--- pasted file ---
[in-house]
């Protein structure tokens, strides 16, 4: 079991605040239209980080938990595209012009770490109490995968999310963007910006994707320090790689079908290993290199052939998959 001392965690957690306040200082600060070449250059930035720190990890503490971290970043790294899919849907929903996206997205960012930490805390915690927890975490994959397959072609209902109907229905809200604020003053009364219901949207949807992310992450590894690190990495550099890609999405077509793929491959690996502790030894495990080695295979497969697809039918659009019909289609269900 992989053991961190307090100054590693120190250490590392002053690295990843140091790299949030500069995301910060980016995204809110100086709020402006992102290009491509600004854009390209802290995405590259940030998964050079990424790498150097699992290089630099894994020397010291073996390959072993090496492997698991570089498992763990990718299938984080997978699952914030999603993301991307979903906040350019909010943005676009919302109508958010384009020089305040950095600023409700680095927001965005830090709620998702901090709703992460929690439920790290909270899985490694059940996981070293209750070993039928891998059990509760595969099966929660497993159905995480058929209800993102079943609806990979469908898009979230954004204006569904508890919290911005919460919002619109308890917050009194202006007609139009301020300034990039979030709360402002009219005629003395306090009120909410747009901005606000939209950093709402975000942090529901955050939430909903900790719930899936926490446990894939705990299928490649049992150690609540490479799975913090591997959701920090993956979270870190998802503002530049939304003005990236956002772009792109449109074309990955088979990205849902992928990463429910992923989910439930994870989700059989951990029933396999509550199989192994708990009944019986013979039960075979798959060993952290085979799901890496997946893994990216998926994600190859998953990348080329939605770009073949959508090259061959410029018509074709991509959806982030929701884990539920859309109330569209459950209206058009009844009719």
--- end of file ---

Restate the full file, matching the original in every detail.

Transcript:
[in-house]
């Protein structure tokens, strides 16, 4: 079991605040239209980080938990595209012009770490109490995968999310963007910006994707320090790689079908290993290199052939998959 001392965690957690306040200082600060070449250059930035720190990890503490971290970043790294899919849907929903996206997205960012930490805390915690927890975490994959397959072609209902109907229905809200604020003053009364219901949207949807992310992450590894690190990495550099890609999405077509793929491959690996502790030894495990080695295979497969697809039918659009019909289609269900 992989053991961190307090100054590693120190250490590392002053690295990843140091790299949030500069995301910060980016995204809110100086709020402006992102290009491509600004854009390209802290995405590259940030998964050079990424790498150097699992290089630099894994020397010291073996390959072993090496492997698991570089498992763990990718299938984080997978699952914030999603993301991307979903906040350019909010943005676009919302109508958010384009020089305040950095600023409700680095927001965005830090709620998702901090709703992460929690439920790290909270899985490694059940996981070293209750070993039928891998059990509760595969099966929660497993159905995480058929209800993102079943609806990979469908898009979230954004204006569904508890919290911005919460919002619109308890917050009194202006007609139009301020300034990039979030709360402002009219005629003395306090009120909410747009901005606000939209950093709402975000942090529901955050939430909903900790719930899936926490446990894939705990299928490649049992150690609540490479799975913090591997959701920090993956979270870190998802503002530049939304003005990236956002772009792109449109074309990955088979990205849902992928990463429910992923989910439930994870989700059989951990029933396999509550199989192994708990009944019986013979039960075979798959060993952290085979799901890496997946893994990216998926994600190859998953990348080329939605770009073949959508090259061959410029018509074709991509959806982030929701884990539920859309109330569209459950209206058009009844009719």